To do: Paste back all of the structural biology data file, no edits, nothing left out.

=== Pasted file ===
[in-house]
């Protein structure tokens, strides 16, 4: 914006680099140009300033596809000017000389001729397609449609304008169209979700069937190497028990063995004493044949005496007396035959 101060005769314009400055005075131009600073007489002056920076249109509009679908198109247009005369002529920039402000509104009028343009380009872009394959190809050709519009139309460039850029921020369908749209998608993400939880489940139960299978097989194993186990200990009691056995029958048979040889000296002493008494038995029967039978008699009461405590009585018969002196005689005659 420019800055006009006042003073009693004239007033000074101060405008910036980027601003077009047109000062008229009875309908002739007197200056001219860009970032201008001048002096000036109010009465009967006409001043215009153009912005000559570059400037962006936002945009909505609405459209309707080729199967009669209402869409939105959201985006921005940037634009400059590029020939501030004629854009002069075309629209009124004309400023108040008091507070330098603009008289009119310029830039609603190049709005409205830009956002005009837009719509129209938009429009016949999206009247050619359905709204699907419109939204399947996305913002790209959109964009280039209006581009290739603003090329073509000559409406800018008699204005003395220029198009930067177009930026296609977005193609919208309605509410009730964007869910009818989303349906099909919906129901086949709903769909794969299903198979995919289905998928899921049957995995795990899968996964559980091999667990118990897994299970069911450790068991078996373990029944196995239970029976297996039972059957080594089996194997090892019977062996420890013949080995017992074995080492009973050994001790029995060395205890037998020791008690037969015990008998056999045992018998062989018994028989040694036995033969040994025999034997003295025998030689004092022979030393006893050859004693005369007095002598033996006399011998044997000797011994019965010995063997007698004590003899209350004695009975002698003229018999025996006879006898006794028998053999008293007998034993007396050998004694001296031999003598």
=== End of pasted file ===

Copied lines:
[in-house]
């Protein structure tokens, strides 16, 4: 914006680099140009300033596809000017000389001729397609449609304008169209979700069937190497028990063995004493044949005496007396035959 101060005769314009400055005075131009600073007489002056920076249109509009679908198109247009005369002529920039402000509104009028343009380009872009394959190809050709519009139309460039850029921020369908749209998608993400939880489940139960299978097989194993186990200990009691056995029958048979040889000296002493008494038995029967039978008699009461405590009585018969002196005689005659 420019800055006009006042003073009693004239007033000074101060405008910036980027601003077009047109000062008229009875309908002739007197200056001219860009970032201008001048002096000036109010009465009967006409001043215009153009912005000559570059400037962006936002945009909505609405459209309707080729199967009669209402869409939105959201985006921005940037634009400059590029020939501030004629854009002069075309629209009124004309400023108040008091507070330098603009008289009119310029830039609603190049709005409205830009956002005009837009719509129209938009429009016949999206009247050619359905709204699907419109939204399947996305913002790209959109964009280039209006581009290739603003090329073509000559409406800018008699204005003395220029198009930067177009930026296609977005193609919208309605509410009730964007869910009818989303349906099909919906129901086949709903769909794969299903198979995919289905998928899921049957995995795990899968996964559980091999667990118990897994299970069911450790068991078996373990029944196995239970029976297996039972059957080594089996194997090892019977062996420890013949080995017992074995080492009973050994001790029995060395205890037998020791008690037969015990008998056999045992018998062989018994028989040694036995033969040994025999034997003295025998030689004092022979030393006893050859004693005369007095002598033996006399011998044997000797011994019965010995063997007698004590003899209350004695009975002698003229018999025996006879006898006794028998053999008293007998034993007396050998004694001296031999003598």